After I made it clear that I was not buying their stories, I was then presented with an offer. The NCO let me know that he could make me a Drill Sergeant, he then tried to convince me that Drill Sergeants did not deploy. He let me know that my job as a Drill Sergeant would entail training soldiers, and never deploying as one.
This was either misinformation and/or disinformation, as I know that every Drill Sergeant that I have been trained by has been deployed, and I have even seen two of my previous Drill Sergeants while I was down range (deployed to Iraq). He started sounding like a recruiter, making me promises to either defer my deployment for 24 months or prevent upcoming deployments altogether if I complied with his requests to return to the Army Reserve or Active Army.
Once I arrived to this “mandatory” counseling session, I quickly picked up that this was all just a scam. A scam used to get me to meet with a couple of retention NCO’s who would attempt to coerce me into reconsidering my decision to leave the Army Reserve and enter the IRR. I did not leave the meeting feeling informed, instead, I felt that higher ranking Non Commissioned Officers were trying to deceive and force me into making a decision that would be the best for the U.S. Army, and not for me.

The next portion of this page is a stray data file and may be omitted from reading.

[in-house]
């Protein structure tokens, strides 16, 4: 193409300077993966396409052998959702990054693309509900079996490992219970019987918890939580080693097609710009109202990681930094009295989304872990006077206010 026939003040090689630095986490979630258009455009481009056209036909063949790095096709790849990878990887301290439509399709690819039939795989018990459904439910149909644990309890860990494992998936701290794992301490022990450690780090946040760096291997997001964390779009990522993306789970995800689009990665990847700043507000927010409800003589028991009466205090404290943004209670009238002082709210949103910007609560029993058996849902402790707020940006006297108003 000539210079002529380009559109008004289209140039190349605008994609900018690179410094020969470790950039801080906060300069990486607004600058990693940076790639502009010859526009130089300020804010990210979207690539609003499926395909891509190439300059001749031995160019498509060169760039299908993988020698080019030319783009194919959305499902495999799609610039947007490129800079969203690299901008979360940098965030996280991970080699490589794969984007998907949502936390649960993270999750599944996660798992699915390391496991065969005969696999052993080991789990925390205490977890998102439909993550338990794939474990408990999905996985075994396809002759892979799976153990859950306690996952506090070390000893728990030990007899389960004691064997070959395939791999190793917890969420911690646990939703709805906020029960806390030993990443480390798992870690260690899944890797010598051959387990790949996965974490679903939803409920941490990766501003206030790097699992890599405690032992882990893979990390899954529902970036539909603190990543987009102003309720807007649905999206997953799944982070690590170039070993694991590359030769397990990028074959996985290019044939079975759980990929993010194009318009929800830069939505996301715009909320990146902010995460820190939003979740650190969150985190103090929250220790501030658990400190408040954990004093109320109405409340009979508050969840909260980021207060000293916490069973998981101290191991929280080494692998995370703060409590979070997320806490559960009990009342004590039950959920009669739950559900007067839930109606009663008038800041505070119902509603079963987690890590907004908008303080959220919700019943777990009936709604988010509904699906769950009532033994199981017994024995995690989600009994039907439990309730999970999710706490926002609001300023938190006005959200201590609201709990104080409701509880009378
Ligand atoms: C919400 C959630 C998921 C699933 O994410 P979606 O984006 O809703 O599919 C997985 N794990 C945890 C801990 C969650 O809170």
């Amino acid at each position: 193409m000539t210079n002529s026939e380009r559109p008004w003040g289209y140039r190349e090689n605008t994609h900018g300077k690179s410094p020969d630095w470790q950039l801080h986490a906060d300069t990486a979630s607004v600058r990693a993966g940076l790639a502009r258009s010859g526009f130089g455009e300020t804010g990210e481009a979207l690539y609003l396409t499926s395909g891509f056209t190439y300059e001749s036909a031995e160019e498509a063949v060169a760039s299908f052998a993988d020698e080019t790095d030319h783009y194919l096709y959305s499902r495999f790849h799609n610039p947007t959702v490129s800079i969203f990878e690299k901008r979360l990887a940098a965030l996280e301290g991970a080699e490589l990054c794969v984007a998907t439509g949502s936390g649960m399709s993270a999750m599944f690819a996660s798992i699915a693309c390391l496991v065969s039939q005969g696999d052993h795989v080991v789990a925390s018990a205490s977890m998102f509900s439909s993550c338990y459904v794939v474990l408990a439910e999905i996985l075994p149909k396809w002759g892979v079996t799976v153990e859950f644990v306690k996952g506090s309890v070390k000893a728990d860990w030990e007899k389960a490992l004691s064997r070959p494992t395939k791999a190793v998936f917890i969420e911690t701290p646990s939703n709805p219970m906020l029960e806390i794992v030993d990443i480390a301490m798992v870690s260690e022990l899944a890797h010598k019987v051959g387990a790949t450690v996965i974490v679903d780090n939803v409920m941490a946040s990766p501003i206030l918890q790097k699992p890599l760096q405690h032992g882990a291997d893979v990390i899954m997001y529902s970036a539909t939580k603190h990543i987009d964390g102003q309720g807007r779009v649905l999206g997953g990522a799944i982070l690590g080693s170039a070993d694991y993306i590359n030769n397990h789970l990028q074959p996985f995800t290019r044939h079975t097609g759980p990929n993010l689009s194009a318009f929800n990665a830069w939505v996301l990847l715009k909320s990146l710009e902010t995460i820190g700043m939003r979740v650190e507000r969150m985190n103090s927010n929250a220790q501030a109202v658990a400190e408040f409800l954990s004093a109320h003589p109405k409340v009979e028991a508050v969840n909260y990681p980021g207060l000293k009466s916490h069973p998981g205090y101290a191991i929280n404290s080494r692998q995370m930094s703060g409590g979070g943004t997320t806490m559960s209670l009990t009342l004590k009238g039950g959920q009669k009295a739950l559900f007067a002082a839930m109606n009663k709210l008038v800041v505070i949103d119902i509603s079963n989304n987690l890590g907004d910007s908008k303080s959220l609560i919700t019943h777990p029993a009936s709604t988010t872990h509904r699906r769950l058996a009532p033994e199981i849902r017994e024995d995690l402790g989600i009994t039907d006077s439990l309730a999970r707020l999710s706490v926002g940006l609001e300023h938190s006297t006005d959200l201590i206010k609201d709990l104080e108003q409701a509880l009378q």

The United States of America called upon me to go to war, I answered that call and served with great pride. With that said, the last thing I deserve is to return home to be met by deception and misguidance from my own military organization. I want to ensure that other soldiers who are returning home from a stressful combat tour and may be considering a transfer into the IRR are not met with the same scare tactics, trickery and misinformation/disinformation that I have encountered.